Meet Camilla Sabbatini, young Italian violinist
Camilla Sabbatini, is 21 years old, lives in Milan and is attending the two-year master’s degree in violin at the prestigious G. Verdi Conservatory in Milan. She attends the Pinerolo Music Academy. Graduated from a three-year degree at the Pesaro G. Rossini Conservatory with full votes at the age of 19, Camilla has performed in the Senate of the Italian Republic and in important theaters in Italy and abroad.
Camilla Sabbatini was chosen by Expo Magazine as an example of Italian musical excellence, along with novelist Davide Amante and luthier Stefano Bertoli, for the Expo 2020 Dubai introduction video release by Duplomatic MS. The video production staff would like to thank her for the availability.
‘Camilla is out of the ordinary of time and things. I listened to her tune the violin and saw her break away and fly’, said novelist Davide Amante, who participated in the shooting. The video introduction was shot at Stefano Bertolis’ luthier workshop.
What made you want to be a violinist?
I decided to be a violinist at the age of 8, one Christmas evening my parents and I entered by chance a small church where Vivaldi’s four seasons were playing, as soon as I saw the solo violinist I realized that I wanted to do the exact same thing, for one year I asked for a violin, the following Christmas they gave it to me and I started taking lessons, it was the best Christmas ever.
How your passion for music started?
I have always listened to classical music, the violin was part of me right from the beginning but the real passion was born the first time I played with an orchestra, nothing is more exciting than being surrounded by so many instruments that play together. A wonderful energy is created.
Is there a work or an author you feel particularly attached to?
I am very attached to PI Tchaikovsky’s symphony n.6, the first time I played it was also the first time they entrusted me with a role of responsibility. I was small, I was 13 and I had to manage a line of violinists much older than me, I learned to trust my abilities and to enforce my decisions.
Are there any other important experiences that have marked or influenced your studies?
I have two experiences that I will always carry in my heart, the first is when in 2017 I made the first concert with the National Symphony Orchestra of the Italian Conservatories at the Senate of the Italian Republic, live on Rai (Italian TV broadcaster) and the second is participation in the Skive Opera Festival in Denmark in 2018, experiences that made me grow and that greatly enriched me.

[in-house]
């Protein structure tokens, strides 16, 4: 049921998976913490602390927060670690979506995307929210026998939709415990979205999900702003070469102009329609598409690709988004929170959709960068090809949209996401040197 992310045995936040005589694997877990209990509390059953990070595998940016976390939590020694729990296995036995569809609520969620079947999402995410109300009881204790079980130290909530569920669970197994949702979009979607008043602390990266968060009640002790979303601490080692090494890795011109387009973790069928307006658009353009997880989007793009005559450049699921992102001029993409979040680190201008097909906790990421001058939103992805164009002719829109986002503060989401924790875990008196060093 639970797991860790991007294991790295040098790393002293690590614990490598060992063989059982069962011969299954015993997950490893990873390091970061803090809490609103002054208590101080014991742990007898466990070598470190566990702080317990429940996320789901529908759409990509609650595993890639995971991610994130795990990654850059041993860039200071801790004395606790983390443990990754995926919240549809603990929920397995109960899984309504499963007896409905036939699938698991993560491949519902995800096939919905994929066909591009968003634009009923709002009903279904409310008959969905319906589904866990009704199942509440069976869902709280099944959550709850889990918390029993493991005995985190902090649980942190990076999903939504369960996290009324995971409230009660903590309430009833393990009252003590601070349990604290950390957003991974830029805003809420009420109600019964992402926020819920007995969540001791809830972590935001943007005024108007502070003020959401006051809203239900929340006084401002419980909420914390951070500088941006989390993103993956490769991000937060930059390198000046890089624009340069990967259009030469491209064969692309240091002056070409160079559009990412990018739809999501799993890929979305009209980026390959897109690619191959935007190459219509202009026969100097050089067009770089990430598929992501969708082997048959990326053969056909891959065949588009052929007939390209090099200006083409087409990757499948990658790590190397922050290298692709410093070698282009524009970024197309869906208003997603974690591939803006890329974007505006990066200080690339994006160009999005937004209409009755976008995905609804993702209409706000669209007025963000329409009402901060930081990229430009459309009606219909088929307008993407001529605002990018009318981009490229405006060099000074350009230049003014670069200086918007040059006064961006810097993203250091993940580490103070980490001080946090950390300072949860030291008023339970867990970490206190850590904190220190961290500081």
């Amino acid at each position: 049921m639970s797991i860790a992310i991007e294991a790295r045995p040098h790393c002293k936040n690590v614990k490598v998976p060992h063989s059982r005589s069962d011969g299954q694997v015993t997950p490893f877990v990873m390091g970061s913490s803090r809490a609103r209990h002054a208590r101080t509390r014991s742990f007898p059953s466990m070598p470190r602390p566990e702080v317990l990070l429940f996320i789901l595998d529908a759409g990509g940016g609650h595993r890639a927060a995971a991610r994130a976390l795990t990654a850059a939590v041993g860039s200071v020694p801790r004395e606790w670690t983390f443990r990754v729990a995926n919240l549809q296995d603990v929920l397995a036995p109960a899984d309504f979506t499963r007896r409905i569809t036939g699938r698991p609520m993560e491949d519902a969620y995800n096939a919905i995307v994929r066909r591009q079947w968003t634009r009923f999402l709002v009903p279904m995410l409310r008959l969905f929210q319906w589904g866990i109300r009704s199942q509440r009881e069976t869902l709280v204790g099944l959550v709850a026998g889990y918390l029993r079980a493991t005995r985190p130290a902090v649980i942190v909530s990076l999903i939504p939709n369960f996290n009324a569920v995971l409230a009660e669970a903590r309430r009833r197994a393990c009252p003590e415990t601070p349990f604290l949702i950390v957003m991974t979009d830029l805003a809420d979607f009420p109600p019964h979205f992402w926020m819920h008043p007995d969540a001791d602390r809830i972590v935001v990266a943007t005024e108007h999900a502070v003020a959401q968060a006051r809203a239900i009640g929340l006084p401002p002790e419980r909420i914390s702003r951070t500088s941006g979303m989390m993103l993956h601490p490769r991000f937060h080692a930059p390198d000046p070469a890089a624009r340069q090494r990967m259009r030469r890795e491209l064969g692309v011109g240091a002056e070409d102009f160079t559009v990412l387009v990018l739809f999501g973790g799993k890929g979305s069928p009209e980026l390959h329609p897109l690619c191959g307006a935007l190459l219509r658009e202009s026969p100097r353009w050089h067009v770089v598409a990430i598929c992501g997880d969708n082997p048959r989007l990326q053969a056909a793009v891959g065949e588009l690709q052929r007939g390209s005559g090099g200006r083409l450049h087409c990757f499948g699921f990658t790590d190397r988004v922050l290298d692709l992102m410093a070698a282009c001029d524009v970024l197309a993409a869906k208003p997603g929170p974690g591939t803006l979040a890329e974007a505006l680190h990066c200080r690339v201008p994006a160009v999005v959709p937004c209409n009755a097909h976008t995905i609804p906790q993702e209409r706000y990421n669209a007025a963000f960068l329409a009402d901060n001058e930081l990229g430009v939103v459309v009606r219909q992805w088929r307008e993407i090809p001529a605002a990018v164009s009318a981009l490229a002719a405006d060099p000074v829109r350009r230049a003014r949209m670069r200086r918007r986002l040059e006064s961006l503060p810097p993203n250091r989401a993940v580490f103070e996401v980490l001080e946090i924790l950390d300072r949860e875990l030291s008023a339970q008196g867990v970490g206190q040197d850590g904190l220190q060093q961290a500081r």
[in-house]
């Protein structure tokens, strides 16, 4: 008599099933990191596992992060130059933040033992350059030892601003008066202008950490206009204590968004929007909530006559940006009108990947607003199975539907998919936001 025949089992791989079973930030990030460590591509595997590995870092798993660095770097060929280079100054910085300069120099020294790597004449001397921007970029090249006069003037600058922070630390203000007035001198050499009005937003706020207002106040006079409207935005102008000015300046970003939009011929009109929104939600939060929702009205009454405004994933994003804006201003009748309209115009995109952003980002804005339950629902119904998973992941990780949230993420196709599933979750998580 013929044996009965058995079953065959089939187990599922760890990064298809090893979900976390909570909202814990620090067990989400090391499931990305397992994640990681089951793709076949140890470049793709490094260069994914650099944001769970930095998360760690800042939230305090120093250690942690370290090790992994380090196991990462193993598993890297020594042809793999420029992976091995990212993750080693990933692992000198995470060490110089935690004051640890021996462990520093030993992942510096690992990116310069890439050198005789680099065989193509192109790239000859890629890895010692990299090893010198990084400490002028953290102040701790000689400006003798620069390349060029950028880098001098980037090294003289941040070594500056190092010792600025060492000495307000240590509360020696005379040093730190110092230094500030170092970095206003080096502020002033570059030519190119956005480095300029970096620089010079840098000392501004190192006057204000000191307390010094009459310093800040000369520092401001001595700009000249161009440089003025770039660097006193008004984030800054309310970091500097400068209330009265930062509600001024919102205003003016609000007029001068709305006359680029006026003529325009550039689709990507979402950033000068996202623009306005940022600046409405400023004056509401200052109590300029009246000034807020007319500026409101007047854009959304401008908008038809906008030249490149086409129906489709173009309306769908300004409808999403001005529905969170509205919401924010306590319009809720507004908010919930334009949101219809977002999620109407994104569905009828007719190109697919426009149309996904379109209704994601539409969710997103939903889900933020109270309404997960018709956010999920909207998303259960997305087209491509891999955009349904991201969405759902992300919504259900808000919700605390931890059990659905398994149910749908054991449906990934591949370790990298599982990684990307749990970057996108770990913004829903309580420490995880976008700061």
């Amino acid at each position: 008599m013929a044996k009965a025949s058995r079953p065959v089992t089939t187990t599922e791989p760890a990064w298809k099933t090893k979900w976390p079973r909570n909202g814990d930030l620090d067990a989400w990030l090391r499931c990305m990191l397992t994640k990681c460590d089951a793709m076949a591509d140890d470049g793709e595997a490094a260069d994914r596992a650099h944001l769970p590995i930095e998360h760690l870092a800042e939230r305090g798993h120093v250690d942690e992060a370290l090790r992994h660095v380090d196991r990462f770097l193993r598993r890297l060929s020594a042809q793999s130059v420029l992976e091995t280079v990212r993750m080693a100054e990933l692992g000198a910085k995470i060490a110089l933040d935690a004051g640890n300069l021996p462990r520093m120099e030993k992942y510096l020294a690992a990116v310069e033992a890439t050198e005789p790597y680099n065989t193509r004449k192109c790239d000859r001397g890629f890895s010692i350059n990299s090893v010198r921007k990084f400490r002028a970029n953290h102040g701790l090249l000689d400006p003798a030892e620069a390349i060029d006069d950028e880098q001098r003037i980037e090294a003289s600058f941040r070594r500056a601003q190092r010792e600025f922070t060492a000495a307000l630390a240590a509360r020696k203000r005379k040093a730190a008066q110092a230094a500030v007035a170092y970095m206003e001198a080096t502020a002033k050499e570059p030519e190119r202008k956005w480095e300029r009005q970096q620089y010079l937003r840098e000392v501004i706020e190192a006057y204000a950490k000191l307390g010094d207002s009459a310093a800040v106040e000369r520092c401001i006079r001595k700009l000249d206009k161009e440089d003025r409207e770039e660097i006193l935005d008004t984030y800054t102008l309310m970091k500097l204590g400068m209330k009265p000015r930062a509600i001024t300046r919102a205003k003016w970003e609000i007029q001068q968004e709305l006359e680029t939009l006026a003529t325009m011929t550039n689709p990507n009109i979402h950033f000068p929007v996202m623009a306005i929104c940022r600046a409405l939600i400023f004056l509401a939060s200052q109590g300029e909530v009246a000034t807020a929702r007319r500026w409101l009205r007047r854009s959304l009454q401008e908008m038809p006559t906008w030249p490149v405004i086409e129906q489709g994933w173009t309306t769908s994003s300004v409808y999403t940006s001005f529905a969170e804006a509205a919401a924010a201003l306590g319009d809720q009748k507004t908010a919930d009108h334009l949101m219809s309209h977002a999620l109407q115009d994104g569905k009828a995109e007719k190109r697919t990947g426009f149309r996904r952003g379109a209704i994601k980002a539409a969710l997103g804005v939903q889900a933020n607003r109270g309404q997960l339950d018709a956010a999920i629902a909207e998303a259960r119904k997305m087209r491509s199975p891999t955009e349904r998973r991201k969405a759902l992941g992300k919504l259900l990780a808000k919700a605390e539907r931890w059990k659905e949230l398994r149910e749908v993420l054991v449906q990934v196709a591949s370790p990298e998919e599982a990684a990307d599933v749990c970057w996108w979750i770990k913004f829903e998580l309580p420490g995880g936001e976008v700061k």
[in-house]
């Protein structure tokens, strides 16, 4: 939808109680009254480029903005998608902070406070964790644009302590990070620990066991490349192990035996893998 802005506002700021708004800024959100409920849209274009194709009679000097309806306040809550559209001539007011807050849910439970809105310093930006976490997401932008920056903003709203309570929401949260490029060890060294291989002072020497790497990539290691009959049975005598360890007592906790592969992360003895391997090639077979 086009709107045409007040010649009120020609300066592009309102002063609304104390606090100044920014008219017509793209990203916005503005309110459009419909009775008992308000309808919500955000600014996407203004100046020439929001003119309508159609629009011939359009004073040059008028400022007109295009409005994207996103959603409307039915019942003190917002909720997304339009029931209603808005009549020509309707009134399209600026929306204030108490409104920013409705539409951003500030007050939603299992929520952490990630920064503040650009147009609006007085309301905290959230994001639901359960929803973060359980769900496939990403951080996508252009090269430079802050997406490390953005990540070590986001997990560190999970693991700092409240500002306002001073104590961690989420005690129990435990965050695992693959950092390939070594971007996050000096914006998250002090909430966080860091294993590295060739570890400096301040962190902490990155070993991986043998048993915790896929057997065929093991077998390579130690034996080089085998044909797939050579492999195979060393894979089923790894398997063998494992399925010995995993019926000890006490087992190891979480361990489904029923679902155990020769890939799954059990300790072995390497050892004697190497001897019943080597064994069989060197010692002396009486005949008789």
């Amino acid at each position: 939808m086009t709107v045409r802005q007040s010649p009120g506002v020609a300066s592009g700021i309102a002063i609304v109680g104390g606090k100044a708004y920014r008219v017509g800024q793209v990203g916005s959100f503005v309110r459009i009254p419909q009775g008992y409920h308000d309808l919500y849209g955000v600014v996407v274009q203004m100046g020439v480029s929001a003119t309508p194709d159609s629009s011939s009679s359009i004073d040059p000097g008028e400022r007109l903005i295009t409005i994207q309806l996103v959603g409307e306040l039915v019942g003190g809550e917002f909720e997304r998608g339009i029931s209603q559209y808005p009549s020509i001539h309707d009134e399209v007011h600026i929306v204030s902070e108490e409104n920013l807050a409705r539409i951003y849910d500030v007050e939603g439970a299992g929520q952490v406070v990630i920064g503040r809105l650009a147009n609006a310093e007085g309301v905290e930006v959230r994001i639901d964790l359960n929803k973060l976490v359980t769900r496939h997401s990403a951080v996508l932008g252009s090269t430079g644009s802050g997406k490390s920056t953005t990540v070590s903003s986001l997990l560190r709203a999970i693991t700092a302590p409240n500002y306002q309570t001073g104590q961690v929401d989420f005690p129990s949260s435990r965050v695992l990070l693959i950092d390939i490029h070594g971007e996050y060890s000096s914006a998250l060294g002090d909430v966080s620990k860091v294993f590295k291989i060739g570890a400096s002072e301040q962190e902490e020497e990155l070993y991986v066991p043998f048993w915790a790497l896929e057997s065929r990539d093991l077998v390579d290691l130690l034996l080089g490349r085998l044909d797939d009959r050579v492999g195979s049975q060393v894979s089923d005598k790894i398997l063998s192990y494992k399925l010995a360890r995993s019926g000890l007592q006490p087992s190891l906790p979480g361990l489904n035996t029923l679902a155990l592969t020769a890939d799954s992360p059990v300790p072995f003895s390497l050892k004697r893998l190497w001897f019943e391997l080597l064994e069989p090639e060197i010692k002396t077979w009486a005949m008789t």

In your opinion, to what extent can teachers affect the development of a violinist?
Teachers in a student’s life are very important, you grow up with them and create an unparalleled relationship, I owe a lot to my first Conservatory Professor Giulia Benelli, she made me what I am today.
Can you explain to us, from your point of view, how much does inspiration count and how much technique does in your work?
I believe that there cannot be inspiration, emotion without a solid technique, one cannot exclude the other.
Can you tell us about your studies and what are you doing today?
I am currently about to finish the second year of Master’s Degree in violin at the G. Verdi Conservatory in Milan in the class of Professor Christian Anzinger and I am attending the Academy of Music in Pinerolo, one of the most renowned institutions of higher education in Italy.
In 2019, at the age of 19, I graduated with full marks at the G. Rossini Conservatory in Pesaro under the guidance of Professor Giulia Benelli.
What are the biggest difficulties in your job?
It is a job that requires a lot of dedication and passion, the greatest difficulty as a student and violinist is always looking for new goals, never stopping and working hard to reach your goal.
Does the concept of ‘research’ exist in your work, and is it important?
More than research, I would describe our work as individual growth, a maturation of what we are and therefore of what we can transmit through music.
Is there a relationship with your musical instrument?
Over the years the musical instrument becomes part of you, it is a precious object, it is the means through which you can express yourself.
We violinists are jealous of our violin, we do not let those who do not fully understand its value pick it up or touch it, we care a lot.
Most of us have ancient instruments and in addition to being a huge investment in our musical career, they become travel companions in everyday life.
Can you explain to readers what it means to ‘study’ the violin from the point of view of personal commitment and daily activities?
From an early age they taught me that musicians are like athletes, they train the muscles and for this there must be consistency in the study, it is hard sometimes, for this you need a lot of passion.
The activities as a student are varied and demanding, you have as many subjects as in every field, you need perseverance and discipline.
The word satisfaction, in your work, when you feel you can pronounce it?
I feel I can pronounce it when I transmit emotions to the audience through a concert.
The greatest satisfaction for me is being able to turn to people and see them ecstatic and moved after my performance. It is in those moments that I truly understand the importance that music has in our life.
Can you tell us your next engagements?
In the next few months I will finish the few exams I have left and finish my studies, I have many roads open for next year, I will certainly continue to specialize more and more in order to be able to undertake my career in the best possible way.
How do you see your future, where are you aiming?
I see myself playing in a professional orchestra and becoming the artistic director of some important festival, it would be a great dream of mine, I don’t know yet if my future will take me abroad or if I will stay here in my beloved Italy.